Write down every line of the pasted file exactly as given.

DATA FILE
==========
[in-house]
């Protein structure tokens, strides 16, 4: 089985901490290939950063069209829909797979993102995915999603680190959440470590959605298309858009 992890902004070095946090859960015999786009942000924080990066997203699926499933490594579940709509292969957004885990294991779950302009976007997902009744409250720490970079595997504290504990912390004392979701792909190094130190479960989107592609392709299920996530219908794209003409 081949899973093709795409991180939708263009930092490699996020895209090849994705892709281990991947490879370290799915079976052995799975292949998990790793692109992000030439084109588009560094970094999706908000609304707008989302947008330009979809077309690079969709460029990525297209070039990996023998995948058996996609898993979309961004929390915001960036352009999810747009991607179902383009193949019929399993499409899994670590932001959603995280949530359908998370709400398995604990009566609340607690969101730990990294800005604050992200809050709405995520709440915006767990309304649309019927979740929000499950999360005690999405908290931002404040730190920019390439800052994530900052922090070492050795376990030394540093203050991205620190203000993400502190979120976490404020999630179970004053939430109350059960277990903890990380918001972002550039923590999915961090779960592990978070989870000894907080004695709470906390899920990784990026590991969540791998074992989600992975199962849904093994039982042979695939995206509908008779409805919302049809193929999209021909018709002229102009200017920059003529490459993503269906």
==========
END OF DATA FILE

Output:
[in-house]
């Protein structure tokens, strides 16, 4: 089985901490290939950063069209829909797979993102995915999603680190959440470590959605298309858009 992890902004070095946090859960015999786009942000924080990066997203699926499933490594579940709509292969957004885990294991779950302009976007997902009744409250720490970079595997504290504990912390004392979701792909190094130190479960989107592609392709299920996530219908794209003409 081949899973093709795409991180939708263009930092490699996020895209090849994705892709281990991947490879370290799915079976052995799975292949998990790793692109992000030439084109588009560094970094999706908000609304707008989302947008330009979809077309690079969709460029990525297209070039990996023998995948058996996609898993979309961004929390915001960036352009999810747009991607179902383009193949019929399993499409899994670590932001959603995280949530359908998370709400398995604990009566609340607690969101730990990294800005604050992200809050709405995520709440915006767990309304649309019927979740929000499950999360005690999405908290931002404040730190920019390439800052994530900052922090070492050795376990030394540093203050991205620190203000993400502190979120976490404020999630179970004053939430109350059960277990903890990380918001972002550039923590999915961090779960592990978070989870000894907080004695709470906390899920990784990026590991969540791998074992989600992975199962849904093994039982042979695939995206509908008779409805919302049809193929999209021909018709002229102009200017920059003529490459993503269906």